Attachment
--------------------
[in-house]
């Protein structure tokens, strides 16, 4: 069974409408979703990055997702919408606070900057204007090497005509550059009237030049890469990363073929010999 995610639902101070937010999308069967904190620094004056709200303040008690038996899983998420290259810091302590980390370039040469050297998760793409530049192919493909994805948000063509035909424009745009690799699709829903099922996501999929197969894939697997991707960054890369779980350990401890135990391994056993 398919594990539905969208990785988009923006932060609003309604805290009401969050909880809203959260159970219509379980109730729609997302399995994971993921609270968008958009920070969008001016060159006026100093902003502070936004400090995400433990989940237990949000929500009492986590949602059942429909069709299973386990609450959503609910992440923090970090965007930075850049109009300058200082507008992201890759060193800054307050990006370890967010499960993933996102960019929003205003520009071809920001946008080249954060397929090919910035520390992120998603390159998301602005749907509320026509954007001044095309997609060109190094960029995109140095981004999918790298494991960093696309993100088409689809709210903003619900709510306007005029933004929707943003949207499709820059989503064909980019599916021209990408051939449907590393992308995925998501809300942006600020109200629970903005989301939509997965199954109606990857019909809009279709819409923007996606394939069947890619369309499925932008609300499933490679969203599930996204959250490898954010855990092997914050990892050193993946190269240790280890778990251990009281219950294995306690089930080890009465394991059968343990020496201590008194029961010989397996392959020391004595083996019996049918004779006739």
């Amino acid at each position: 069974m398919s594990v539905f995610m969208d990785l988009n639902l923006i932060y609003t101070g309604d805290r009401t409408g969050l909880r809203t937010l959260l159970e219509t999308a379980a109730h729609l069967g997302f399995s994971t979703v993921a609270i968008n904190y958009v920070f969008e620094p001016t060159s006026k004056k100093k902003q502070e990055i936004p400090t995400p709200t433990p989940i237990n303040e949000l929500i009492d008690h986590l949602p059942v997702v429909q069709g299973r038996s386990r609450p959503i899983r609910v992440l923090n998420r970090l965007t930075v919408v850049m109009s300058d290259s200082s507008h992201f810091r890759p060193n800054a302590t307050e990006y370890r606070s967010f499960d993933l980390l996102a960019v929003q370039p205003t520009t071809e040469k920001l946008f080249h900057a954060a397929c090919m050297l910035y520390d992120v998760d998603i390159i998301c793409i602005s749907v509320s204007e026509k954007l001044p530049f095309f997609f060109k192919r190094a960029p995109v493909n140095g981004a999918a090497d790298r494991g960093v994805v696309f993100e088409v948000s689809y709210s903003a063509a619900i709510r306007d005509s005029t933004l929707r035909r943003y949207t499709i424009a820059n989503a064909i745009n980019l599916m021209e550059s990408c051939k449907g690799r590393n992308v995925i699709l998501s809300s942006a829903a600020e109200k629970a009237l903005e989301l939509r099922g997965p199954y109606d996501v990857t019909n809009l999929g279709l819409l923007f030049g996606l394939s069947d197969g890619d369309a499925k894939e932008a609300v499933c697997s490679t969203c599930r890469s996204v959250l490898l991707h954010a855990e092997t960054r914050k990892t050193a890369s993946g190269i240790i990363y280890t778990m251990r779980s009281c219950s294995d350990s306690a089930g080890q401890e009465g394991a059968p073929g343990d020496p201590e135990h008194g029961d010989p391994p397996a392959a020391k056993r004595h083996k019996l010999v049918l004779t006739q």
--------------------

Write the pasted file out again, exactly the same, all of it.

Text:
[in-house]
């Protein structure tokens, strides 16, 4: 069974409408979703990055997702919408606070900057204007090497005509550059009237030049890469990363073929010999 995610639902101070937010999308069967904190620094004056709200303040008690038996899983998420290259810091302590980390370039040469050297998760793409530049192919493909994805948000063509035909424009745009690799699709829903099922996501999929197969894939697997991707960054890369779980350990401890135990391994056993 398919594990539905969208990785988009923006932060609003309604805290009401969050909880809203959260159970219509379980109730729609997302399995994971993921609270968008958009920070969008001016060159006026100093902003502070936004400090995400433990989940237990949000929500009492986590949602059942429909069709299973386990609450959503609910992440923090970090965007930075850049109009300058200082507008992201890759060193800054307050990006370890967010499960993933996102960019929003205003520009071809920001946008080249954060397929090919910035520390992120998603390159998301602005749907509320026509954007001044095309997609060109190094960029995109140095981004999918790298494991960093696309993100088409689809709210903003619900709510306007005029933004929707943003949207499709820059989503064909980019599916021209990408051939449907590393992308995925998501809300942006600020109200629970903005989301939509997965199954109606990857019909809009279709819409923007996606394939069947890619369309499925932008609300499933490679969203599930996204959250490898954010855990092997914050990892050193993946190269240790280890778990251990009281219950294995306690089930080890009465394991059968343990020496201590008194029961010989397996392959020391004595083996019996049918004779006739």
């Amino acid at each position: 069974m398919s594990v539905f995610m969208d990785l988009n639902l923006i932060y609003t101070g309604d805290r009401t409408g969050l909880r809203t937010l959260l159970e219509t999308a379980a109730h729609l069967g997302f399995s994971t979703v993921a609270i968008n904190y958009v920070f969008e620094p001016t060159s006026k004056k100093k902003q502070e990055i936004p400090t995400p709200t433990p989940i237990n303040e949000l929500i009492d008690h986590l949602p059942v997702v429909q069709g299973r038996s386990r609450p959503i899983r609910v992440l923090n998420r970090l965007t930075v919408v850049m109009s300058d290259s200082s507008h992201f810091r890759p060193n800054a302590t307050e990006y370890r606070s967010f499960d993933l980390l996102a960019v929003q370039p205003t520009t071809e040469k920001l946008f080249h900057a954060a397929c090919m050297l910035y520390d992120v998760d998603i390159i998301c793409i602005s749907v509320s204007e026509k954007l001044p530049f095309f997609f060109k192919r190094a960029p995109v493909n140095g981004a999918a090497d790298r494991g960093v994805v696309f993100e088409v948000s689809y709210s903003a063509a619900i709510r306007d005509s005029t933004l929707r035909r943003y949207t499709i424009a820059n989503a064909i745009n980019l599916m021209e550059s990408c051939k449907g690799r590393n992308v995925i699709l998501s809300s942006a829903a600020e109200k629970a009237l903005e989301l939509r099922g997965p199954y109606d996501v990857t019909n809009l999929g279709l819409l923007f030049g996606l394939s069947d197969g890619d369309a499925k894939e932008a609300v499933c697997s490679t969203c599930r890469s996204v959250l490898l991707h954010a855990e092997t960054r914050k990892t050193a890369s993946g190269i240790i990363y280890t778990m251990r779980s009281c219950s294995d350990s306690a089930g080890q401890e009465g394991a059968p073929g343990d020496p201590e135990h008194g029961d010989p391994p397996a392959a020391k056993r004595h083996k019996l010999v049918l004779t006739q």